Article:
doesn't matter, the hair maybe, wherever you can grab

because there are no rules when it comes to self defense,

unless you break the law, right?

So, you grab somewhere, you turn around,

and you spin down.

And that is my low block.

Let's look at that again from another angle.

In fact, it doesn't have to be from wrist grabs.

It could be from a punch, just give me a punch.

Here, I just slide to the side,

and do the same kind of evading motion

which looks like a hammer-fist strike,

but in fact, it might be a block.

I step through and I smack my opponent in the face.

And now, look, he has his other leg to the front.

It doesn't matter because you need to be able

to adapt to each situation.

And my fist slides here now,

so I'm just gonna go like this instead

for my low block, and step around, and pull.

There's a famous saying by Gichin Funakoshi

that, "Kata is one thing, but a real fight is another."

And this means that you need to be able to adapt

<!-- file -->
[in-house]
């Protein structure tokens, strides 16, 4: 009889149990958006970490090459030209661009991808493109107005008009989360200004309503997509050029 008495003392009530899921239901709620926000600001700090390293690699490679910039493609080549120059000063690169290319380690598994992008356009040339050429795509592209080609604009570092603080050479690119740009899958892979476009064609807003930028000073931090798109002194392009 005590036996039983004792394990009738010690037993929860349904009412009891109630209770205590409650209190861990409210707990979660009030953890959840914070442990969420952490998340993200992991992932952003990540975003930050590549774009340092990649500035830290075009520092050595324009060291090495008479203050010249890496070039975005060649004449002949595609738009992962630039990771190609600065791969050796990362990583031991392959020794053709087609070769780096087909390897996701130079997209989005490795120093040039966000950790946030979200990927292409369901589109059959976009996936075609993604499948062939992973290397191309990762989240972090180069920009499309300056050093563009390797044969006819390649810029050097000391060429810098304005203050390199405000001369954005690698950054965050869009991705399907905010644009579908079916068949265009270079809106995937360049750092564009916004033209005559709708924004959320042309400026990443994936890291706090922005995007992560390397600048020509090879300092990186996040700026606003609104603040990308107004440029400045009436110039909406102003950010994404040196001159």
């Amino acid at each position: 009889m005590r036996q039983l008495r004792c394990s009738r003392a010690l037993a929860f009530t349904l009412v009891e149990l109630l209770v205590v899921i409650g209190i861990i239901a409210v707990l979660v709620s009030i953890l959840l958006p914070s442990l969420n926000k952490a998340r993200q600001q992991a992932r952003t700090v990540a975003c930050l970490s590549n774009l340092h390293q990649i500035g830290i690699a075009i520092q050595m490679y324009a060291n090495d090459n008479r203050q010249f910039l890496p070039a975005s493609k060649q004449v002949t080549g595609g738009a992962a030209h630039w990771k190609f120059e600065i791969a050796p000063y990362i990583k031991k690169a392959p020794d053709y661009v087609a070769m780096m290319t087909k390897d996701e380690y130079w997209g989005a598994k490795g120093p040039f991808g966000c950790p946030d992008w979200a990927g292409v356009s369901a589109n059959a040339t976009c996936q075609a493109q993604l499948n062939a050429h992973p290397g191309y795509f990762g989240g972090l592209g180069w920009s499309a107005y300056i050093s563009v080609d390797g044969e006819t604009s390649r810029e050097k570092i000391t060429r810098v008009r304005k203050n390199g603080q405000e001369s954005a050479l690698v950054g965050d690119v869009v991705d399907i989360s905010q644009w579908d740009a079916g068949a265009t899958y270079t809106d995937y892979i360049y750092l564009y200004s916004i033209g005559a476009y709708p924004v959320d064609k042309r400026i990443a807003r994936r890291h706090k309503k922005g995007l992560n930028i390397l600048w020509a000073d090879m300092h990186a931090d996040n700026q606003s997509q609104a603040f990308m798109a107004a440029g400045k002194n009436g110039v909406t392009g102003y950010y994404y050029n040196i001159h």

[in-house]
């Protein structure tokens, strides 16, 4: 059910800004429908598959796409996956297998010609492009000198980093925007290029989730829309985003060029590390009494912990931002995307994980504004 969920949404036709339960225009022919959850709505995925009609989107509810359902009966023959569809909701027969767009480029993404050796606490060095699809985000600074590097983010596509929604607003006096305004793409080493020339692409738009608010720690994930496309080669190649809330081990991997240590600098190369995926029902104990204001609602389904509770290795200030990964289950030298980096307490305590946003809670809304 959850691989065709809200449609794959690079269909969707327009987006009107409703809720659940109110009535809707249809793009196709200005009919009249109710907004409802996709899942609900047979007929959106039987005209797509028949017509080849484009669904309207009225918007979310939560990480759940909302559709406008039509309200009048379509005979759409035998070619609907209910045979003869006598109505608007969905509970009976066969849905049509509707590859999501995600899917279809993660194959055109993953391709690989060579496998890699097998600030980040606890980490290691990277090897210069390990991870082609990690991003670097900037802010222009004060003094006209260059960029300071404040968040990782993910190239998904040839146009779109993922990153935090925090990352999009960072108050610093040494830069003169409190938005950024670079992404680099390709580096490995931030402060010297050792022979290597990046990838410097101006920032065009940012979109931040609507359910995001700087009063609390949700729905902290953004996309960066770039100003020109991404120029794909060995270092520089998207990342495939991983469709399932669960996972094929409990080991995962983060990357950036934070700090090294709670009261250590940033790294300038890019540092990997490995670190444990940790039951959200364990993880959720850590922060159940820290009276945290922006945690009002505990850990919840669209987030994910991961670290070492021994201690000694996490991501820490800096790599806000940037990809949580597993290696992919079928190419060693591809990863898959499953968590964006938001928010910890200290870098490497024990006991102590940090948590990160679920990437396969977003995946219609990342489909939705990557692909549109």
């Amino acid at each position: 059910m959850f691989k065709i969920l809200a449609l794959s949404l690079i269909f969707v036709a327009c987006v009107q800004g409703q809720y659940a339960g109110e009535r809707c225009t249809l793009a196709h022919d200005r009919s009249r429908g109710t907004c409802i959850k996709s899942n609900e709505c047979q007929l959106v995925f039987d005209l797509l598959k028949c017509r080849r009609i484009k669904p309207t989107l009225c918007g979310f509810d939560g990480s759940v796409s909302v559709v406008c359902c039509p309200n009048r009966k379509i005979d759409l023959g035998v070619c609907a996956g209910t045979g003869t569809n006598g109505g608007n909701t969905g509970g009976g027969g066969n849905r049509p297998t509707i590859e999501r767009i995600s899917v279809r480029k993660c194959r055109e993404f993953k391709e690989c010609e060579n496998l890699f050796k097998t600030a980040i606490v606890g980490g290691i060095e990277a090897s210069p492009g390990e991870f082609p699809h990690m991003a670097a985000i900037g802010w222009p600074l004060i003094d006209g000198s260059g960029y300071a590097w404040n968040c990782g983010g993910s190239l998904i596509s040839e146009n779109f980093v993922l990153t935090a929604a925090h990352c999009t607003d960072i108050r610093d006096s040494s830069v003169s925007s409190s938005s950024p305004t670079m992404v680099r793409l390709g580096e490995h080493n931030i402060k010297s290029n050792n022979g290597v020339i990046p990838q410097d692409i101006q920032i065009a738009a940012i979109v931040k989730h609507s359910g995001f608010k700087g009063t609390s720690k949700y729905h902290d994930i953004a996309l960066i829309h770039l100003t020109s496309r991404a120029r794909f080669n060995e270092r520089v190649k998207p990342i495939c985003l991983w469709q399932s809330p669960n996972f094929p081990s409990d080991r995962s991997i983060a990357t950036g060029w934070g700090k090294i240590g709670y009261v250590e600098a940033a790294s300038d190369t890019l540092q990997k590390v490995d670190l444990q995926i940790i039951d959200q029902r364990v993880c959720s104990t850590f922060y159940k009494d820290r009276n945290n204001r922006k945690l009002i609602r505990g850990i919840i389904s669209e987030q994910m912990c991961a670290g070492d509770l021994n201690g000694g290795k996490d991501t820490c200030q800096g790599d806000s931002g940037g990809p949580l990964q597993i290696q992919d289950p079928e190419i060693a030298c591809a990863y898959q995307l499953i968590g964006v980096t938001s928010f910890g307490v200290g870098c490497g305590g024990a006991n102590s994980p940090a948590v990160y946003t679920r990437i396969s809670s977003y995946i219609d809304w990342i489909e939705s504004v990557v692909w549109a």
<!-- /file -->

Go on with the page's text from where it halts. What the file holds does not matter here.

each move from the kata according to each situation.

Okay, so let's move on to the next Pinan kata.

By the way, in more modern Japanese styles,

these kata are known as Heian,

but the original pronunciation is Pinan

which has Chinese origins and actually means to "stay safe",

and the modern Heian terminology

means "peace and tranquility".

These kata were actually created by Itosu Anko

whose known as the grandfather of modern karate,

and he made these kata as he spearheaded the campaign

to introduce karate into the school system in Okinawa,

and later one of his students, Funakoshi Gichin,

who helped spread karate in mainland Japan,

changed the name to Heian to make it more digestible

for regular Japanese people.

Now we're gonna focus on the shuto,

the knife or sword-hand techniques.

So, let's say somebody swings at you.

You wanna move back and cover up.

Natural responsive defensive reaction, right?

Again, I cover up, but this is not a good position,